Since I have some experience with planning in games, I wanted to have a look at the techniques used. After some digging I thought I’d put together a brief summary of what I learnt.
- FEAR’s A.I. created a system that was dynamic, coordinated, interesting and challenging. This was done with a system called Goal Oriented Action Planning which was built in conjunction with two major techniques A*Search and Finite State Machines.
- Sets of goals were assigned to NPC’s by the designer, then during play, the A.I. would utilize the planner to achieve a highest priority goal.
- FEAR’s planner was most similar to STRIPS, and had a list of actions including what parameters and state it required to perform that action, the defined list of goals, and what was required to satisfy the goal. Plans generated traversed the FSM.
- A highly optimized A* Search was used to search these plans, and for unit path finding.
- FEAR’s FSM was made of up three states Goto, Animate, Use Smart Object.
- Groups of NPCs were managed to an extent by a Squad Managers which created groups based on proximity.
- The implementation of the Squad Manager was inspired by Evans’ and Barnet’s 2002 GDC paper, “Social Activities: Implementing Wittgenstein”.
- The Squad Manager gave an NPC a squad level goal, thereby coordinating NPC efforts to ensure complementary and not identical goals.
- Since an agents primary function was ultimately to minimize threat to itself, an NPC’s basic instincts could override the directive of the Squad Manager if for example being told to charge the player with 1 hp was too threatening to its life. This interplay of squad level and NPC level goals created interesting behavior.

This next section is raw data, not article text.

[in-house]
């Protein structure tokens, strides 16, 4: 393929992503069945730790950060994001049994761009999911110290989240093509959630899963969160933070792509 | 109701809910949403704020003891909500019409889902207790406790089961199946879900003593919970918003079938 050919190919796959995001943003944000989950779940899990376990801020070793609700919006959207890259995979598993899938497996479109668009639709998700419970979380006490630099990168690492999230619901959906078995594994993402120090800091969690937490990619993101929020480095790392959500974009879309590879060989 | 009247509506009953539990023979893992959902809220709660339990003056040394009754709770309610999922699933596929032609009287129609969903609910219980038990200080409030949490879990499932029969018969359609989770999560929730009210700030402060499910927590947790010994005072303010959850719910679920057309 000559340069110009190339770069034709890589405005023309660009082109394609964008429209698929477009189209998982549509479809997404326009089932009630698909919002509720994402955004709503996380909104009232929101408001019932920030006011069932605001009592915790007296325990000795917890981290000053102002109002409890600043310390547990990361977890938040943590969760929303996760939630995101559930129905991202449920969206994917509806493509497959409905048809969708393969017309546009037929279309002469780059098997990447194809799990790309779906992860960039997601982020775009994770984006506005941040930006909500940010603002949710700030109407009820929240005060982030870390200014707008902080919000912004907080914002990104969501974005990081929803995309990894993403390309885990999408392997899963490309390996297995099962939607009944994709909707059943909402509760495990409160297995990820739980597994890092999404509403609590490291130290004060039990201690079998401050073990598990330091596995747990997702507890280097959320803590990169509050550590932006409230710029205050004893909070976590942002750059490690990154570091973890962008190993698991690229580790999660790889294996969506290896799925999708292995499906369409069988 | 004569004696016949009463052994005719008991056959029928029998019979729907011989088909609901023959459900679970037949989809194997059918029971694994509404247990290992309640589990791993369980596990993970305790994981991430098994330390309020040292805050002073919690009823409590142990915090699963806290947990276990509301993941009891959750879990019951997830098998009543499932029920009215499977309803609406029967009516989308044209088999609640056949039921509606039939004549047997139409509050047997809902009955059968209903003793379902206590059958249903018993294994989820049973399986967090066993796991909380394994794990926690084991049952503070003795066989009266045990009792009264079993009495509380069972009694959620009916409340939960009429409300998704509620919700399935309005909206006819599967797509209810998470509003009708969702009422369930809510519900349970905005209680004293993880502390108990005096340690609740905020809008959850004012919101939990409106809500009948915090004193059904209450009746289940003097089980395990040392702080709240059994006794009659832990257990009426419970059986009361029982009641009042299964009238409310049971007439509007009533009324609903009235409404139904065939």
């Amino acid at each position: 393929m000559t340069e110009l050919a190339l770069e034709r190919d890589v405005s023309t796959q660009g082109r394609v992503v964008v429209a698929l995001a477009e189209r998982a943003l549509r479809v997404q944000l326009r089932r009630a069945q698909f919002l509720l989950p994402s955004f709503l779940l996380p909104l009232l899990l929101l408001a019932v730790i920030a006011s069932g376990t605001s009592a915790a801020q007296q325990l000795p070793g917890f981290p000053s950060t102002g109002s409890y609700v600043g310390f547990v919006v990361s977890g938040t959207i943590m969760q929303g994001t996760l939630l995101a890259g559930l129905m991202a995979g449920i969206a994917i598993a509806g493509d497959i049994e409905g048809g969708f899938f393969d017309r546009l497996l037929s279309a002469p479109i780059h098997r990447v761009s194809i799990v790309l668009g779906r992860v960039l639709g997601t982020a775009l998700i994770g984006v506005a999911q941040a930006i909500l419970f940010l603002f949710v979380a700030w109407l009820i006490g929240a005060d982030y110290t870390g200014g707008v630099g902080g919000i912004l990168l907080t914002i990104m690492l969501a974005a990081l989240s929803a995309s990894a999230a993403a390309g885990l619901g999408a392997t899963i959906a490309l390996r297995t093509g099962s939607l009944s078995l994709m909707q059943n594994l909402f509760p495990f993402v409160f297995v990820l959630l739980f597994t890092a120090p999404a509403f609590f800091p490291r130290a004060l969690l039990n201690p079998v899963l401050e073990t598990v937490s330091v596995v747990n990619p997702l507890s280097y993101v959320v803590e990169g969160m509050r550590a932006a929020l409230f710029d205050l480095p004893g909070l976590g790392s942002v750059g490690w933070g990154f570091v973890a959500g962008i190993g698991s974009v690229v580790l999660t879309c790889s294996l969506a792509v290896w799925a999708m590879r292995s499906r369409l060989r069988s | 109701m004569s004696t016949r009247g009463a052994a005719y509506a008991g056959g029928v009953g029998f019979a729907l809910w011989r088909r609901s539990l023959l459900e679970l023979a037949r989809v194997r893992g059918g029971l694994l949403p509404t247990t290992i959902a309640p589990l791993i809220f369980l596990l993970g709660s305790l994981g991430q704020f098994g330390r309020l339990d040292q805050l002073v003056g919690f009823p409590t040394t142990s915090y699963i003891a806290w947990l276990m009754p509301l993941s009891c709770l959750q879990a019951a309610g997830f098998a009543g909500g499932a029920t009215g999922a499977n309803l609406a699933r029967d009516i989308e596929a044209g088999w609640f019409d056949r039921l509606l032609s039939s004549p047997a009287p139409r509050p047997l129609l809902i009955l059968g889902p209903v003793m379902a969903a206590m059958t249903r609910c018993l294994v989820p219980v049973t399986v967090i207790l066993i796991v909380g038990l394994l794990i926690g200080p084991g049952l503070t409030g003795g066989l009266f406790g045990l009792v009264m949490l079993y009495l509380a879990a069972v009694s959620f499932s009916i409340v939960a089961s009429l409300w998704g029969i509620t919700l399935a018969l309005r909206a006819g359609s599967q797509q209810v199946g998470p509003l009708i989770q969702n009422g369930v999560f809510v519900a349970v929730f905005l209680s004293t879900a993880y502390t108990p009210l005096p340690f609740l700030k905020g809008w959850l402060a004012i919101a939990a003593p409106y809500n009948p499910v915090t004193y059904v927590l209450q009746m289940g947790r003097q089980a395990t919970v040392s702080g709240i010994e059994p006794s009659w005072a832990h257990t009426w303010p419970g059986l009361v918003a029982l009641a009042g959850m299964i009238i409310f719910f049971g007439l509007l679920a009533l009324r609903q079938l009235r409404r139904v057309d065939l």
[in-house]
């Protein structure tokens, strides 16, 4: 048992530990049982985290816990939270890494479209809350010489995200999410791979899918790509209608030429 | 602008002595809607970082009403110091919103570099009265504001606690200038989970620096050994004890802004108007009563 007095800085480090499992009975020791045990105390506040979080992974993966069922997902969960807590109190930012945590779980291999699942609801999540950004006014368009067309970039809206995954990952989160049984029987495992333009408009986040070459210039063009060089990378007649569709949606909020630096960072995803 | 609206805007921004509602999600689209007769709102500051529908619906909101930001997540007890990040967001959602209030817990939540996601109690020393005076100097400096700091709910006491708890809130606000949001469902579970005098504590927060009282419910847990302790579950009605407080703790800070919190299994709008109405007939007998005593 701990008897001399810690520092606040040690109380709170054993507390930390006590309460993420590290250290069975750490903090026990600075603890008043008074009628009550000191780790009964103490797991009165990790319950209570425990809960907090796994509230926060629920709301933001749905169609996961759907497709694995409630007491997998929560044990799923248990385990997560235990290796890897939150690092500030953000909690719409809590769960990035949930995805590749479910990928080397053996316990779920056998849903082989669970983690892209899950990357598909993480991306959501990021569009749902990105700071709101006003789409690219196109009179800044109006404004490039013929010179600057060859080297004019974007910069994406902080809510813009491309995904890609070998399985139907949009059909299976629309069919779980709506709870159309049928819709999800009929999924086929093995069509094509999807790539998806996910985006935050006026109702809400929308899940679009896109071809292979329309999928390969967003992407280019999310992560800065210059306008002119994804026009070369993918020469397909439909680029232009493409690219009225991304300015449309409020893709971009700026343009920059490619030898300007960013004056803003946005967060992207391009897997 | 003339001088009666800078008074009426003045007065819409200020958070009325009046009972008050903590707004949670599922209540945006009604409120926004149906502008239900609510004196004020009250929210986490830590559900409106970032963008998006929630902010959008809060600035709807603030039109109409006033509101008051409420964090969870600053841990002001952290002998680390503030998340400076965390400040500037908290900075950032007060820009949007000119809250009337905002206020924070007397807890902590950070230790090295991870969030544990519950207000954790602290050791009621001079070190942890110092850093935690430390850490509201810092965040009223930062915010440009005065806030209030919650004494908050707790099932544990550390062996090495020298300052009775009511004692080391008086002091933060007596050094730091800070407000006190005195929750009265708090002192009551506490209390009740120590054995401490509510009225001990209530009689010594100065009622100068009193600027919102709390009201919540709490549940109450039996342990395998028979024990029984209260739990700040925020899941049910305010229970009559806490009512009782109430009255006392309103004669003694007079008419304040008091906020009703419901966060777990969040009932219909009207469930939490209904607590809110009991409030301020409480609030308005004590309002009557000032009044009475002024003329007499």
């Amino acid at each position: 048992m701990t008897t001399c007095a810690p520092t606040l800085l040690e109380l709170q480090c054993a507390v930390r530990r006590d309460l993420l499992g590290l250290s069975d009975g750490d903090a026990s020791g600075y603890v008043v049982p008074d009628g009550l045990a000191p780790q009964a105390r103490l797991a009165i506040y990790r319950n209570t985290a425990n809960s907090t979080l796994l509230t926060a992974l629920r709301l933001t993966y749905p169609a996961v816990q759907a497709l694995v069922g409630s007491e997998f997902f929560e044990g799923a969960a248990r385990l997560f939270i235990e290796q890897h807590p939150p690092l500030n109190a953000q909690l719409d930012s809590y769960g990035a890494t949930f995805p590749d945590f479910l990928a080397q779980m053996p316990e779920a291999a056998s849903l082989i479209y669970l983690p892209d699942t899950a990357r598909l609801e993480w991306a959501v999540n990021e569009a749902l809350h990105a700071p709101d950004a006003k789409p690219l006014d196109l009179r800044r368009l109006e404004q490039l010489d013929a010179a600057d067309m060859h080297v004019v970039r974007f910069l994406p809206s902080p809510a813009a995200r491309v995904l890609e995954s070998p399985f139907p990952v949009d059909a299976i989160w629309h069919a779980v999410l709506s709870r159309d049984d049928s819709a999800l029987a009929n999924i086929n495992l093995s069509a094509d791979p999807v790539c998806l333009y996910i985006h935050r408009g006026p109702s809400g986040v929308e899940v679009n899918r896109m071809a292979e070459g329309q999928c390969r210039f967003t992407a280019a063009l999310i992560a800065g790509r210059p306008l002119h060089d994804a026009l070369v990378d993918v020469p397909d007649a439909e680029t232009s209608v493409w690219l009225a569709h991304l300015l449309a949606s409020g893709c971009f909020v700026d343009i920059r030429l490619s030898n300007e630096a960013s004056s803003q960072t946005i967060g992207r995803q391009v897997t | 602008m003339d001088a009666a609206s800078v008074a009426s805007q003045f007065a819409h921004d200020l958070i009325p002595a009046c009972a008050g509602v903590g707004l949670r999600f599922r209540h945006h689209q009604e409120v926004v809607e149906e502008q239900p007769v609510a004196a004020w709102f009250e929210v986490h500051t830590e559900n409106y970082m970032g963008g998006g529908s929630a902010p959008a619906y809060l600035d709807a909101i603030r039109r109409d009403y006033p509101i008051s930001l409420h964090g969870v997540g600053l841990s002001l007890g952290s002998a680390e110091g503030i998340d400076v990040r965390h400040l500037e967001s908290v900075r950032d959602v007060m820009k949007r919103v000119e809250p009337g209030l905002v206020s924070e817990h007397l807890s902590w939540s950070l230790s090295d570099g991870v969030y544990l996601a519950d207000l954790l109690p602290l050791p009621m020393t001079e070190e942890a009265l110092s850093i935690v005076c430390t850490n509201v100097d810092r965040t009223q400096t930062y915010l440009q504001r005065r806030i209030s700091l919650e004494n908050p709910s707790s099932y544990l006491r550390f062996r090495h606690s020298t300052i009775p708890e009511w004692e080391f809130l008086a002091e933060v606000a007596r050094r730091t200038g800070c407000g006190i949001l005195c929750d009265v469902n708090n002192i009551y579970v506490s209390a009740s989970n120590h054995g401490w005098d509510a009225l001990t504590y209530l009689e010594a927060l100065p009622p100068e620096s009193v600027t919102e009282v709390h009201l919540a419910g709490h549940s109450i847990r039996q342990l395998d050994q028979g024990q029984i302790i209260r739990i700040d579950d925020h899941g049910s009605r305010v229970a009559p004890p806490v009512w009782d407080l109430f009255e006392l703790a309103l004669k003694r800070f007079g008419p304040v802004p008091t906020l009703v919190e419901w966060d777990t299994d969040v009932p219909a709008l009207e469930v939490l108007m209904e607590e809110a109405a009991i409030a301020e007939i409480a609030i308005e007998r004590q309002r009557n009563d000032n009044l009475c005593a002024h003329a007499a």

- Audio cues are intelligently orchestrated by the Squad manager to create an illusion of coordination among the NPC’s, though the actual coordination is being done by the Squad manager.
- Audio cues are based off of the goal being performed either from the instinct of the NPC or the goal set by the Squad Manager.
- One advantage of this implementation was the ability to abstract the behaviors away from the character performing them. Enemies could be made more sophisticated by simply enriching their set of goals and actions.
For a real analysis check out Jeff Orkins paper on FEAR’s A.I. In addition find below a collection of additional materials:
- Jeff Orkins website.
- Article at AIGameDev.
- Recording of Jeff Orkins GDC talk, and the slides to accompany the talk.
- A lecture on FEAR uploaded to YouTube from this channel.